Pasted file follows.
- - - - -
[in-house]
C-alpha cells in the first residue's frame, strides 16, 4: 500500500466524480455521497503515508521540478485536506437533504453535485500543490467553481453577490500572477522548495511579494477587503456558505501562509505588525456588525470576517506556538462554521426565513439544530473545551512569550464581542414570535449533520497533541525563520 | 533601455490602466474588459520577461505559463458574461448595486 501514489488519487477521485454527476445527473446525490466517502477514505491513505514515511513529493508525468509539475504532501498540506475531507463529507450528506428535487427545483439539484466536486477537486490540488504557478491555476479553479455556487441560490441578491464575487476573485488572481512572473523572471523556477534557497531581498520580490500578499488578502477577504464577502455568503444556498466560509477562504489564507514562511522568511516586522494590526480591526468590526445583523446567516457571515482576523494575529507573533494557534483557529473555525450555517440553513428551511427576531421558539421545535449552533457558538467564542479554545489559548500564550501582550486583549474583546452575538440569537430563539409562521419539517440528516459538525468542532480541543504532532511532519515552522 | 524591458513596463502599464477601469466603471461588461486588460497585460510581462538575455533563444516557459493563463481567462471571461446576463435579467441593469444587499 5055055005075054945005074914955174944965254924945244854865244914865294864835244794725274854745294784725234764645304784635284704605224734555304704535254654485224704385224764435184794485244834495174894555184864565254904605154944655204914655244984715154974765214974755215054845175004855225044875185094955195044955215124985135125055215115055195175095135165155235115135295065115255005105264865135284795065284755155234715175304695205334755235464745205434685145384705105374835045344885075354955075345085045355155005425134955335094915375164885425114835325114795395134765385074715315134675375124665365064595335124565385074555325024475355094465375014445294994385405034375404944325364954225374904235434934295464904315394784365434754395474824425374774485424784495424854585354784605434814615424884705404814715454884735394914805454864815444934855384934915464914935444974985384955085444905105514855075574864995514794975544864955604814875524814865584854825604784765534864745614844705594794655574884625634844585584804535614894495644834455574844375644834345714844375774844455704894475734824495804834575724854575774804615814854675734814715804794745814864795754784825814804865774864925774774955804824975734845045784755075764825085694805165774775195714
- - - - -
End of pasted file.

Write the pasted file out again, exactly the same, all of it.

[in-house]
C-alpha cells in the first residue's frame, strides 16, 4: 500500500466524480455521497503515508521540478485536506437533504453535485500543490467553481453577490500572477522548495511579494477587503456558505501562509505588525456588525470576517506556538462554521426565513439544530473545551512569550464581542414570535449533520497533541525563520 | 533601455490602466474588459520577461505559463458574461448595486 501514489488519487477521485454527476445527473446525490466517502477514505491513505514515511513529493508525468509539475504532501498540506475531507463529507450528506428535487427545483439539484466536486477537486490540488504557478491555476479553479455556487441560490441578491464575487476573485488572481512572473523572471523556477534557497531581498520580490500578499488578502477577504464577502455568503444556498466560509477562504489564507514562511522568511516586522494590526480591526468590526445583523446567516457571515482576523494575529507573533494557534483557529473555525450555517440553513428551511427576531421558539421545535449552533457558538467564542479554545489559548500564550501582550486583549474583546452575538440569537430563539409562521419539517440528516459538525468542532480541543504532532511532519515552522 | 524591458513596463502599464477601469466603471461588461486588460497585460510581462538575455533563444516557459493563463481567462471571461446576463435579467441593469444587499 5055055005075054945005074914955174944965254924945244854865244914865294864835244794725274854745294784725234764645304784635284704605224734555304704535254654485224704385224764435184794485244834495174894555184864565254904605154944655204914655244984715154974765214974755215054845175004855225044875185094955195044955215124985135125055215115055195175095135165155235115135295065115255005105264865135284795065284755155234715175304695205334755235464745205434685145384705105374835045344885075354955075345085045355155005425134955335094915375164885425114835325114795395134765385074715315134675375124665365064595335124565385074555325024475355094465375014445294994385405034375404944325364954225374904235434934295464904315394784365434754395474824425374774485424784495424854585354784605434814615424884705404814715454884735394914805454864815444934855384934915464914935444974985384955085444905105514855075574864995514794975544864955604814875524814865584854825604784765534864745614844705594794655574884625634844585584804535614894495644834455574844375644834345714844375774844455704894475734824495804834575724854575774804615814854675734814715804794745814864795754784825814804865774864925774774955804824975734845045784755075764825085694805165774775195714